At Church at 10 a.m. by Chaplain 16th And at 2 P.M. by Rev Rowlings in the Brick Church The first service in it since we came here

Monday, April 11, 1864
Brigade Drill from 2 till 5 Fair and warm

Tuesday, April 12, 1864
Company drill A little rain in the afternoon.
Bought a watch from SB McCandlass for $13.00 Sold the same to James “Bracken at $13.50

Wednesday, April 13, 1864
Detailed for Police and Escaped drill Right warm and pleasant again

Thursday, April 14, 1864
Warm and pleasant Company and Brigade drill

Friday, April 15, 1864
A little Rain and no drill Buying and trading Watches

Saturday, April 16, 1864
On Camp guard. [a paragraph is crossed out]
Not on guard This [paragraph] is a mistake

Sunday, April 17, 1864
On Camp guard
The Rebels attack our pickets at 4 oc P.M. Two companies of Cavelry charge on the Rebels and are Repulsed with the loss of 2 men killed one missing 1 Lieut wounded.
Our Forts open on the Rebels at 6 oc PM and a Sharp shirmish takes place up at Warren neck.

Monday, April 18, 1864
All was quiet last night But the ball opens just at sunrise and continues to Roll until this time 9oc. A Captain of the 16 is wounded
Our Pickets hold their ground and firing is kept up all day on the line. The Rebels advance in force at 6 oc PM and drive our pickets in and open with artillery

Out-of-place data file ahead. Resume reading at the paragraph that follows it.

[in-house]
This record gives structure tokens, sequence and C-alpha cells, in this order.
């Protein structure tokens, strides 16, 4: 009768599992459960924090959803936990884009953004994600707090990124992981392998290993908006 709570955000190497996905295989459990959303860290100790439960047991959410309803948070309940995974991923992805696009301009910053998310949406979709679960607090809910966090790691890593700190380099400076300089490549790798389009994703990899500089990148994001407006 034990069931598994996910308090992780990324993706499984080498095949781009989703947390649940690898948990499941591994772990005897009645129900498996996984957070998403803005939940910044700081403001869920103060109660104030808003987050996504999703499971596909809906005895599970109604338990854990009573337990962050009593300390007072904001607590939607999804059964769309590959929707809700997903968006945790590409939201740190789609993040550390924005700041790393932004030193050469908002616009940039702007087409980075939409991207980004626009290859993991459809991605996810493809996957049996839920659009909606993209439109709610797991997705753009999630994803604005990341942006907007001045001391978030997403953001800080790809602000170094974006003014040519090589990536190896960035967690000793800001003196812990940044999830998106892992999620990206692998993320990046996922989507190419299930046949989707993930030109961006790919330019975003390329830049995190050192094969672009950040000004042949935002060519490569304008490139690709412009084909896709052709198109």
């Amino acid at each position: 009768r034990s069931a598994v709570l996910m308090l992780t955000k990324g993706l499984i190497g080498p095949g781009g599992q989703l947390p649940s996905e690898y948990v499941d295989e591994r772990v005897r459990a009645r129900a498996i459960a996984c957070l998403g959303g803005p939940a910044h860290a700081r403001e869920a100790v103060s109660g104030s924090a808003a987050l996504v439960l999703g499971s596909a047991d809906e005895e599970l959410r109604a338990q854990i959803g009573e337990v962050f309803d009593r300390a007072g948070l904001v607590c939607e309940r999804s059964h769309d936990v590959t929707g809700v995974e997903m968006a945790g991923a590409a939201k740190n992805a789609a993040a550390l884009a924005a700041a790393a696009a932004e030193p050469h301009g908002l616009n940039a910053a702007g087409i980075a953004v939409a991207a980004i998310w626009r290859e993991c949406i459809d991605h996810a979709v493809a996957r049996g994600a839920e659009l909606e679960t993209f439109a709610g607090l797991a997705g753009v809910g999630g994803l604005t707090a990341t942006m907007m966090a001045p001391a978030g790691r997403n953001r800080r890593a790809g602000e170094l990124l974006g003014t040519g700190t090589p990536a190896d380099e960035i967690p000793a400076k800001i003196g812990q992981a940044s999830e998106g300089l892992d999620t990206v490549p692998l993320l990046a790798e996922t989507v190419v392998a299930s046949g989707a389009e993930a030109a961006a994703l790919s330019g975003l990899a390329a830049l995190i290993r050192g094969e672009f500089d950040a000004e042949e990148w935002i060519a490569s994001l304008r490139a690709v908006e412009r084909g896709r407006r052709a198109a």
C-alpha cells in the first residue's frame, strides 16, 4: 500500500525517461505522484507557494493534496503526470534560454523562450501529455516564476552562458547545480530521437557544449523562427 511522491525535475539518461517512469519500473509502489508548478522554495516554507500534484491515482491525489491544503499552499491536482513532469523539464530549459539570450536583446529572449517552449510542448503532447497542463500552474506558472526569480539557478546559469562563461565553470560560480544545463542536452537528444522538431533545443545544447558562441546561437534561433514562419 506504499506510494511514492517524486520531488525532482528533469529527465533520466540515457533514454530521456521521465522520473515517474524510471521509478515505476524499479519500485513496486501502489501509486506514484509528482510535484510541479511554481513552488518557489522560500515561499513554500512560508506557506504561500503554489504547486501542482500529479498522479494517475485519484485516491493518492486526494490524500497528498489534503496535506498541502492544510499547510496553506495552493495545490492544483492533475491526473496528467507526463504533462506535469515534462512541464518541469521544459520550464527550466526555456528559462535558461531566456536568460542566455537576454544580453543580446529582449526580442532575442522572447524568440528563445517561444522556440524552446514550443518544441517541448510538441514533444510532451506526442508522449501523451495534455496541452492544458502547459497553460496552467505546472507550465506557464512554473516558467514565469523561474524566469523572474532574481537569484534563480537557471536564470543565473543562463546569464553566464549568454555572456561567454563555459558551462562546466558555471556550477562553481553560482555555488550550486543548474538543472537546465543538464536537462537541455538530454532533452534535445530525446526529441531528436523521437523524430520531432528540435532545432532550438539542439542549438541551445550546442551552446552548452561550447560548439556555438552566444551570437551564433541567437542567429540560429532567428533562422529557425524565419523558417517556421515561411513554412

Tuesday, April 19, 1864
The firing yesterday evening continued 2 hours. The Bonbshell and Whitehead are were sunk also
This morning the firing commenced at 3 oc and The Ram sinks the Southfield and chases the Miami off and fires on the town from below. The Rebles also captured Fort Wessle at daylight and are now firing on us from it We Build bomb proofs

Wednesday, April 20, 1864
Firing continued all night last night and the 101st Fort is Captured at daylight and the Rebels enter the town from both ends and we are surrounded and they have crossfire on us but we hold our works until 10 oc AM Wessel goes with a flag of truce and firing ceases for an hour and then commences but were forced to surrender about 11 oc AM.
The weather if fair. Sergent Logan killed and Corporal Bertner wounded.

Thursday, April 21, 1864
Fine morning and we are are(sic) living 1 mile from Town. The Rebels say they number 20,000 men in command of General Hoke
Started to March at 12 oc. Marched 15 miles and camped. 4 days ration were issued to us this morning, 32 hard tack 1 lb of pork

Friday, April 22, 1864
Williamston 13 minutes past 2 oc
started this morning at 6 oc
verry (sic) warm
Traveled about 12 miles to day Halted at 5 oc and are well treated
fine weather
Our guard is the 35 NC.

Saturday, April 23, 1864
Started at 6 oc Marched about 6 miles and Halted at Hamilton
distance 6 miles
{4 days Rations were issured to us this morning of our own Rations
32 hard tack and 1 lb of pork}this entry is crossed out and the word "not" writen over it

Sunday, April 24, 1864
Started 1/2 past 10 oc
Marched 10 miles
Camped in a wood
Our guard to day is the Alalcomb (?) [un readable word] and 17th NC
we are treated nice
A few drops of Rain

Monday, April 25, 1864
Fell in to line at 1/2 past 6. Arrived at Tau or, Taw, or Tar-bow at 12 M
Drawed Rations 1 pint of Meal and a little pork and peas for 2 men
Tuesday, April 26, 1864
The 88th were taken away at 10 oc without Rations The Rest of us are getting Rations "Ditto" Minus " pork
The 16th and part of the 101st left at 3 oc

Wednesday, April 27, 1864
No Rain yet verry (sic) warm
Drawed some Corn Meal and Onion 2 sides for 5 -6 men